Red Dog vet Rick Fenny – the world is his oyster but WA is the pearl

RICK Fenny, star of Channel 7’s Desert Vet, enjoys a life resembling a desert creature thriving on all the challenges, mishaps and adventures that nature can throw at him.

Nearly seventy adventurous years in the making, including 46 years honing his veterinarian know-how, Rick Fenny is an ideal media subject – in front of and behind the camera.

Rick spends large amounts of his life traversing WA’s outback, nursing animals – wild and domestic – consulting animal owners and advising budding vets working in his empire.

Then there are his other businesses: Carbla station, near Shark Bay, his Albany luxury retreat Maitraya and his Ocean Park Aquarium. He acquired all three in one year.

“I’m always on the brink of bankruptcy,” he told me from his Mosman Park home before setting off on another round of visits to his far-flung businesses.

In the past 10 years, he’s driven more than 580,000 km in his Toyota Landcruiser.

“Of all the things I’ve done, the most rewarding is helping to raise seven children to adulthood,” says the father and grandfather.

Rick’s beat is possibly the biggest in the world. And as if all of Western Australia isn’t enough, Rick has expanded his vet outlets interstate and even to Britain and France.

The world is the man’s oyster. In later years, though, Rick has slightly reined-in his interests, totally focusing on the state he passionately loves.

“Why do people go off to Bali because they think they can have a cheaper holiday. It bemuses me. What’s cheaper than driving off in your car with a tank of fuel and a swag or staying in a caravan park?

“All Australians should see what an amazing place we have: Karijini, Shark Bay, Ningaloo, Karratha and Roebourne regions.

“If I can encourage 100 people from the eastern states, 100 people from WA and get 100 people from going to Bali, then I’ve succeeded,” he says.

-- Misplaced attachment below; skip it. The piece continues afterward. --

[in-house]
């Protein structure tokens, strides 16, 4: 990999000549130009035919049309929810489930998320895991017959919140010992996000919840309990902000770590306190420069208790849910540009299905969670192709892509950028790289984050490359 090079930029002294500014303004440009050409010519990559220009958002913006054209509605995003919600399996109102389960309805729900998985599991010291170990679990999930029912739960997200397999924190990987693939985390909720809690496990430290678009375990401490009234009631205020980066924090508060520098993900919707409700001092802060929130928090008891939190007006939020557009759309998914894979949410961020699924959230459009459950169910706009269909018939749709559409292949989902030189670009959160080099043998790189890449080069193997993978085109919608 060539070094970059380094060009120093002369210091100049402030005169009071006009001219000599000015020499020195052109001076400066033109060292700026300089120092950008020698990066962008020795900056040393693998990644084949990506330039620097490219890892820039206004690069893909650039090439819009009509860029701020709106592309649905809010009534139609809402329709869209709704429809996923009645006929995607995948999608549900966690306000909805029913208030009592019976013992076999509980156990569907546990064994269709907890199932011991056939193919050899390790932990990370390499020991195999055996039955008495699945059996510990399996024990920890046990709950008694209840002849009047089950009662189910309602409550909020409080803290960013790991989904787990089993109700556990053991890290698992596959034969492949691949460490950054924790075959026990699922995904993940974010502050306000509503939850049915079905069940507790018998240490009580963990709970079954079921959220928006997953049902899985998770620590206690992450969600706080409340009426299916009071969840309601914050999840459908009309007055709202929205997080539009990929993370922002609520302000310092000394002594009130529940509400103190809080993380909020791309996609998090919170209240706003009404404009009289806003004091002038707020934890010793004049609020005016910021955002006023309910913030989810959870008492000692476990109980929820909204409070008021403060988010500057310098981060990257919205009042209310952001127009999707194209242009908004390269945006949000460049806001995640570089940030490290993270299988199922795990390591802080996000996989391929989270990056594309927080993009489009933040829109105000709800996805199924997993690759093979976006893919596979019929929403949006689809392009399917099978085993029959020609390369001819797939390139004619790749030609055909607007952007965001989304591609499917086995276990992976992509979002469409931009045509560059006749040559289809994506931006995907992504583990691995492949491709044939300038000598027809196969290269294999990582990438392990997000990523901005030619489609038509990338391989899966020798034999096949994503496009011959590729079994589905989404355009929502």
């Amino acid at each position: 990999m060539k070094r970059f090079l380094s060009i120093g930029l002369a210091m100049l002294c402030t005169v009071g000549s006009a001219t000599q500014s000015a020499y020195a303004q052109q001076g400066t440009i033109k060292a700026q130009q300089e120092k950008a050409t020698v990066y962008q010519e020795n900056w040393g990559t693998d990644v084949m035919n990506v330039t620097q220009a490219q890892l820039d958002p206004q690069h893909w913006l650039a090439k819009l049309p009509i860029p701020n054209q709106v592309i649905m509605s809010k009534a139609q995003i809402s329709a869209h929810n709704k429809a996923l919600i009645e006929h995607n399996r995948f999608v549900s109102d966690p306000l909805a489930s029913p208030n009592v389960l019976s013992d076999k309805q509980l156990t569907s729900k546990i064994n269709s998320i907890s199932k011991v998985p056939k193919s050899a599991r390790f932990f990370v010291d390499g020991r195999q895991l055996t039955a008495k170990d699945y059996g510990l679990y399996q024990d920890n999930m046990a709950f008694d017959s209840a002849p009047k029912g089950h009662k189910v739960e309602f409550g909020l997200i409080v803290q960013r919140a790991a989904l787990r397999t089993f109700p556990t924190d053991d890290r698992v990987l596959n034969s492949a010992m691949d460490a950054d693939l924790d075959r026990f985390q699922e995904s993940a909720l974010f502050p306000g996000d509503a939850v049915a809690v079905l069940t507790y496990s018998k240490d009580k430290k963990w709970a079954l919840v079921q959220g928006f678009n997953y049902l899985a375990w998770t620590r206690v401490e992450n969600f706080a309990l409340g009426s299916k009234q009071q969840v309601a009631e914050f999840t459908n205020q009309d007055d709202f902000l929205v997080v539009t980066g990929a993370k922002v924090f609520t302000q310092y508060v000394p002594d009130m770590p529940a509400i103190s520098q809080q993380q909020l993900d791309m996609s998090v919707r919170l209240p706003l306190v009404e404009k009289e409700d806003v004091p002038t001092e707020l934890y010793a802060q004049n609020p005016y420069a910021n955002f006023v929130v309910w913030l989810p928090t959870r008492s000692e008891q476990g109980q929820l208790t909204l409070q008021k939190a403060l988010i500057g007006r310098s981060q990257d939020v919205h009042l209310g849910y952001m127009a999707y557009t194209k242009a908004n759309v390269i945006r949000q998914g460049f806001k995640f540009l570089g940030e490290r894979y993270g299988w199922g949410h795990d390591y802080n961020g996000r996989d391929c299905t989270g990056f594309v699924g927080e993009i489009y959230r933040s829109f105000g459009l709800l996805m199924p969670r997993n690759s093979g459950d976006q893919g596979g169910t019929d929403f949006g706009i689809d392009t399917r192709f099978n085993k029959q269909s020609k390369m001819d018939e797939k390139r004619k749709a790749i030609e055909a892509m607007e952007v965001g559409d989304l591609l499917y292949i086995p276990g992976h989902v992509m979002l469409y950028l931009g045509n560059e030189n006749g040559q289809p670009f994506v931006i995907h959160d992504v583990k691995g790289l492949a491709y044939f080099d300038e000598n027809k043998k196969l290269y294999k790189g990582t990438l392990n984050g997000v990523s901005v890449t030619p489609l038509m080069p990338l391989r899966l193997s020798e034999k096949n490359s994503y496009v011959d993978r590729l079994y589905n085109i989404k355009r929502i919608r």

Rick’s ventures have the support of his wife Christine who travels her own roads.

“She likes to collect rocks and shells and things,” he laughs.

Ed, the fifth of their seven children, runs Ocean Park, a fish farm he transformed into an aquarium promoting conservation and education. He then opened 4WD World Heritage area tours and day trips to Dirk Hartog island.

Youngest son, Sam, operates Carbla station, east of Shark Bay. Youngest daughter Julia lives on another family station Woodleigh.

At 28, Rick set up his first vet’s practice in Karratha after having to go to Queensland to further his education.

In 1967, WA had no veterinary degree although the state did pay for Rick’s degree. In return, Rick was bonded to work for the WA Government for five years.

“I became the government vet in Derby. That set me up for life,” he says, with a working life travelling to outback stations and driving at the end of every season to Perth.

Rick was best-known for his links with four-legged friend, Red Dog, the kelpie who wandered the Pilbara in the 1970s, being immortalised in a couple of blockbuster movies.

And when Red Dog’s time came, it was Rick who put the dog down.

Rick is always one for new horizons. From vet clinics to tourism businesses and satellite management, while steering his kids, Rick now sees the media as his latest challenge.

While a film crew was documenting Rick’s luxury resort – whose star guest was Lady Gaga – for the series Unreal Estate, Rick was told his own adventures would make the perfect film subject.

A film crew accompanied Rick all over the state, forming a partnership with Rick and the result is Desert Vet.

“I’d like to take it further – more of a documentary, perhaps for the ABC,” says Rick, whose specialty is tackling new ground.

Rick says that anyone facing retirement should not forget that just like the body, the human mind is best when regularly exercised. Or, in his case, challenged.

Rick is proud of his heritage. Both sides of his mother’s family, the Mundays and the Gardiners, came out as pensioner guards in the 1850s.

Rick is hoping to pass on his skills and knowledge to the next generations.

The explosion of new veterinary technology has been good and bad, Rick says.

“Good for the health of animals but not so good for young vets who rely on the technology and don’t develop their skills,” he said.

“It’s taken away a lot of the spontaneity of veterinary practice. We maintain that in our practices,” he said.

Planning like a military commander, Rick sets a comprehensive month-by-month program. He incorporates a territory including Perth, Albany, the Pilbara, Kimberley and further north, leaving a trail of recovering animals in his wake.

They’re all part of his breathtaking beat. For now. The 69-year-old says he’s keeping an eye open for new opportunities.

“Some people say I’m lucky. But luck comes when opportunity meets preparedness,” says the happy wanderer.

Desert Vet will be shown on Qantas flights from April and plans for a six-episode series focussing on six regions of WA are underway.